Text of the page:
Body dissatisfaction, unhealthy weight loss practices, and disordered eating behaviors occur frequently among women and can adversely influence physiological, psychological, and behavioral functioning (Hill, 2002). Although only a small percentage of women (1%-3%) have diagnosable eating disorders, many are at risk to develop an eating disorder during the college years. Mintz, O'Halloran, Mulholland, and Schneider-Paxton (1997) found that of 1,400 predominantly 1st-year female students, 4% had an eating disorder and 19% were at risk to develop an eating disorder. Young women who reported having dieted have been found to be 18 times more likely to develop an eating disorder than nondieters (Patton, Selzer, Coffey, Carlin, & Wolfe, 1999), and, in a study of first-year female college students, 15% of those deemed to be at risk to develop an eating disorder in the fall semester moved into the "probable bulimia" category by the spring semester (Drewnowski, Kurth, & Krahn, 1994).
Data gathered over the last 2 decades have demonstrated that eating disorders are diagnosed in all ethnic and socioeconomic groups and that some ethnic minority groups may be especially vulnerable (A. E. Becker, Franko, Speck, & Herzog, 2003; Franko, Becker, Thomas, & Herzog, 2007; Marques et al., 2011; Talleyrand, 2010). Body dissatisfaction is a particularly potent risk factor for the development of eating disorders (Stice & Shaw, 2002) and is commonly experienced among minority women (Grabe & Hyde, 2006). On the basis of recent evidence, one group at particular risk to develop eating disorders is Latina women (Gordon, Castro, Sitnikov, & Holm-Denoma, 2010). For example, Alegria et al. (2007) analyzed data from the National Latino and Asian American Study (comprised of Latinas/Latinos ages 18 and older living in the United States) and found an estimated lifetime prevalence of 0.08% for anorexia nervosa, 1.61% for bulimia nervosa, 1.92% for binge eating disorder, and 5.61% for any binge eating. Recent analyses found the rates for bulimia to be significantly higher in Latina women than in Caucasian women (Marques et al., 2011).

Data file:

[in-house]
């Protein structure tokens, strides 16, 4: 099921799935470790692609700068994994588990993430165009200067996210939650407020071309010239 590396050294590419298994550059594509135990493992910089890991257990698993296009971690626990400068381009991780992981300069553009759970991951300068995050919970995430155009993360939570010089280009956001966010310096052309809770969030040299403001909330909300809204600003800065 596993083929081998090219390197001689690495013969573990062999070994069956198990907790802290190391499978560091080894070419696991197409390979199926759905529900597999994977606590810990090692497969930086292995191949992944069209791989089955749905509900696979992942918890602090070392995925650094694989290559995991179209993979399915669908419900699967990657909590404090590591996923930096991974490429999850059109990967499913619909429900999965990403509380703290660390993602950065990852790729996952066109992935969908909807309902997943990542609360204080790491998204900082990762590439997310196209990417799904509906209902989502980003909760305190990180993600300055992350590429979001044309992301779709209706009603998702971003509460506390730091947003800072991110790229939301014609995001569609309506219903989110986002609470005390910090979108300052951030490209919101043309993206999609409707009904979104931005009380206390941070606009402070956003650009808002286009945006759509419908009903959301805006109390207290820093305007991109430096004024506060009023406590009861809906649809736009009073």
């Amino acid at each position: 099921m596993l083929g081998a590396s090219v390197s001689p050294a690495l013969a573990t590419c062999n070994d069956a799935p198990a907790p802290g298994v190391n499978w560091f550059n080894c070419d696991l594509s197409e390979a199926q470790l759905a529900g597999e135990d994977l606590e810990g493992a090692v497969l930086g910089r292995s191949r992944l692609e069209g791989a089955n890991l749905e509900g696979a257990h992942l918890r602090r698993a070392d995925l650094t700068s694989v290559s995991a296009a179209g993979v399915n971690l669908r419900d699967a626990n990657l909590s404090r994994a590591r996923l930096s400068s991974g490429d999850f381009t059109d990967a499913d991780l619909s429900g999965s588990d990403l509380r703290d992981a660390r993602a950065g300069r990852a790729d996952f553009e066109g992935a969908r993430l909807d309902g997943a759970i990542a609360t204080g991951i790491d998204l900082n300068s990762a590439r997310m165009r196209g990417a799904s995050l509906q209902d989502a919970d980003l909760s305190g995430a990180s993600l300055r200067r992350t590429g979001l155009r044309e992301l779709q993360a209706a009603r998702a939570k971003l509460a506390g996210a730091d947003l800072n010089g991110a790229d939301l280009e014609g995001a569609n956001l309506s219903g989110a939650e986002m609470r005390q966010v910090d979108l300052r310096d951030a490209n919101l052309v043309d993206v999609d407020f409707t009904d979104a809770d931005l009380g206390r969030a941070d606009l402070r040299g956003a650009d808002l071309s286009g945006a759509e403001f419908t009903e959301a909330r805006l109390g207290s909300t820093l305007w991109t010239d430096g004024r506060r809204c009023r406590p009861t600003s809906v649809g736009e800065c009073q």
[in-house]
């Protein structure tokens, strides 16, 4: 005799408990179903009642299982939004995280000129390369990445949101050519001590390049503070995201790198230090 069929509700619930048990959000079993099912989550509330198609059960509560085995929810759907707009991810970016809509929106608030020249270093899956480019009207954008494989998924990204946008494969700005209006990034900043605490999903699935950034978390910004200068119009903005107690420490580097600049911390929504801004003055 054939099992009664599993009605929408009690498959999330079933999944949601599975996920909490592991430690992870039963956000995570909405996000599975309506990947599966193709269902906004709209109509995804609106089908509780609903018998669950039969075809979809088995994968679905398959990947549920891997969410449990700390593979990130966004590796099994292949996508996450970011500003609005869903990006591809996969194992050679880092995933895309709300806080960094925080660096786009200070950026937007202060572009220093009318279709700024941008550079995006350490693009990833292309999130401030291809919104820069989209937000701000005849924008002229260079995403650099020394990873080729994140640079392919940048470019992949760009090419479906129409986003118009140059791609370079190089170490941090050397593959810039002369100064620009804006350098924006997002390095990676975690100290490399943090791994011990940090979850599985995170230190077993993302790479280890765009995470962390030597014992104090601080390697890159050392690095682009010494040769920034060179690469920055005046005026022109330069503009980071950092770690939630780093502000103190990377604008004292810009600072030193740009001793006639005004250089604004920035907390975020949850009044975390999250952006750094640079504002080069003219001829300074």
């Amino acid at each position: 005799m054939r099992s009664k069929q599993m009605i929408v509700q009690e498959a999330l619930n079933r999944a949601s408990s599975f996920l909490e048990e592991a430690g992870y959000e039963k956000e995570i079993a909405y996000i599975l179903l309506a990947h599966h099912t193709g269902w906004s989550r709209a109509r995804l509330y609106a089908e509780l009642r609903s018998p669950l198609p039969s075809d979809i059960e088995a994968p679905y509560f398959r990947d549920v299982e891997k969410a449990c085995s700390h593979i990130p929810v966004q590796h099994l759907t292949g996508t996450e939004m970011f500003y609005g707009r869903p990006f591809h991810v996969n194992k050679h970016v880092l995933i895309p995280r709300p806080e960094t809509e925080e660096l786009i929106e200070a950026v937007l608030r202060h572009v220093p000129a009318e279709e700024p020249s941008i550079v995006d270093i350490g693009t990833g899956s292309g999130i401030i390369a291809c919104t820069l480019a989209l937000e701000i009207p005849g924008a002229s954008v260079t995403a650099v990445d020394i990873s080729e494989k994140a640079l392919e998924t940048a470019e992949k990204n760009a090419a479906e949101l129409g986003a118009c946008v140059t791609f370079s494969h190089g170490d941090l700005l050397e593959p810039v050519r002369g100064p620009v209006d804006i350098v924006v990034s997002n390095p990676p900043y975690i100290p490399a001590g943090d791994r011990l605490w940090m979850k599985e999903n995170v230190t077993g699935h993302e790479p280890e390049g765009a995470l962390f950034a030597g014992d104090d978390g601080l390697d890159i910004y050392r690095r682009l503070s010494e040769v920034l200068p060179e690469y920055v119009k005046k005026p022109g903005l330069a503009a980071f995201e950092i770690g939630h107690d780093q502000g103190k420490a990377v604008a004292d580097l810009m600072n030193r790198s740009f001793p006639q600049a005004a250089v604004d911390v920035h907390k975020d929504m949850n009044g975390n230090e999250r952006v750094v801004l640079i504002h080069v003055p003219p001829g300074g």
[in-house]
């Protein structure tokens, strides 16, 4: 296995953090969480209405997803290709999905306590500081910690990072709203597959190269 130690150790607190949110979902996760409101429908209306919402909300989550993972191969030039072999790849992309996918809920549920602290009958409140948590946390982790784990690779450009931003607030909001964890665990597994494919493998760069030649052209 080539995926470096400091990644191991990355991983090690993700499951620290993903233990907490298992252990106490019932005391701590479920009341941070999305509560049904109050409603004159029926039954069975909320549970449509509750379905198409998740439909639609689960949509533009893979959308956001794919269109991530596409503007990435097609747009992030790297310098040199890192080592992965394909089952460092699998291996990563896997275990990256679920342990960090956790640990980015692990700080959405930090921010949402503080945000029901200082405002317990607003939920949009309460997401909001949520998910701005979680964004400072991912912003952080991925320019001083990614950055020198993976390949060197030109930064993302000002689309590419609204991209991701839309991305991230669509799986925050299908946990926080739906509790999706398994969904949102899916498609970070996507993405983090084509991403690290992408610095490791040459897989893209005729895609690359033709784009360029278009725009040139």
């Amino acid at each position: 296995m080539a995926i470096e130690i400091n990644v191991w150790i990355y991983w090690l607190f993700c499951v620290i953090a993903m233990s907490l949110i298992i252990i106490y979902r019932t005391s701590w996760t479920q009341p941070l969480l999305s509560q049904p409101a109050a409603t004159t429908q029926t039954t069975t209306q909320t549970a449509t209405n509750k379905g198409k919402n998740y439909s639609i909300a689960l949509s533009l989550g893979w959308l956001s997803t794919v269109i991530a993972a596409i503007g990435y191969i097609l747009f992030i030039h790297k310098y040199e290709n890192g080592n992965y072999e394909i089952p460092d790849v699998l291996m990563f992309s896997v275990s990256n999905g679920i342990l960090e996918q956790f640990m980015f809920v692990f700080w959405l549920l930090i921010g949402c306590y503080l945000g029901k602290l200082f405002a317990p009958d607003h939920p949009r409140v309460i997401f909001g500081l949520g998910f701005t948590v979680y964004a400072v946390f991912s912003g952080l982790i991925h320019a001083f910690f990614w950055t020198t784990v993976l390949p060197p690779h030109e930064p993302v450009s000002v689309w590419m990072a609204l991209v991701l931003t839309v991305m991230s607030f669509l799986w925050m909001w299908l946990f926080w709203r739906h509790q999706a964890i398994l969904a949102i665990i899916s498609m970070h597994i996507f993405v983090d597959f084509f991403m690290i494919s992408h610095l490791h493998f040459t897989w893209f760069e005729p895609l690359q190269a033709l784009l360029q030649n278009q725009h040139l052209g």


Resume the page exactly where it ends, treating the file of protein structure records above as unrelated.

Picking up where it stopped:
Data from strictly college student samples provide a similar picture. In a study of over 9,000 college students, A. E. Becker et al. (2003) found that Native American and Latina women reported the most severe eating disturbances but were the least likely to be referred for evaluation. In a recent study, Reyes-Rodriguez et al. (2010) documented that over 3% of 1st-year college students in Puerto Rico reported symptoms associated with bulimia, and nearly 10% exceeded the clinical cutoff point indicating the likelihood of an eating disorder diagnosis. Evidence indicates that a significant proportion of Latina women are at risk for body dissatisfaction, disordered eating behaviors, and eating disorders. Although a number of eating disorder prevention programs have been evaluated (Stice, Shaw, & Nathan, 2007), a surprisingly small number have been designed specifically for college students (C. B. Becker, Ciao, & Smith, 2008; Franko et al., 2005; Stice & Ragan, 2002; Taylor et al., 2006), and even fewer have focused on minority samples (Franko & George, 2008; Rodriguez, Marchand, Ng, & Stice, 2008). Given the high rates of disordered eating in Latina women, the first aim of the current study was to use an eating disorder prevention program to decrease body dissatisfaction in Latina college women.
Although eating disorders are a concern for Latina women, perhaps an even greater health threat comes from obesity, which is common in this group. Epidemiologic data have indicated that obesity rates for non-Hispanic Black and Mexican American women are higher than for their non-Hispanic White counterparts (Flegal, Margaret, Ogden, & Curtin, 2010). A study of over 4,000 undergraduate students found that 30 of the 125 Hispanic students (24%) reported a body mass index (BMI) over 25, which falls in the overweight or obese range (Desai, Miller, Staples, & Bravender, 2008). …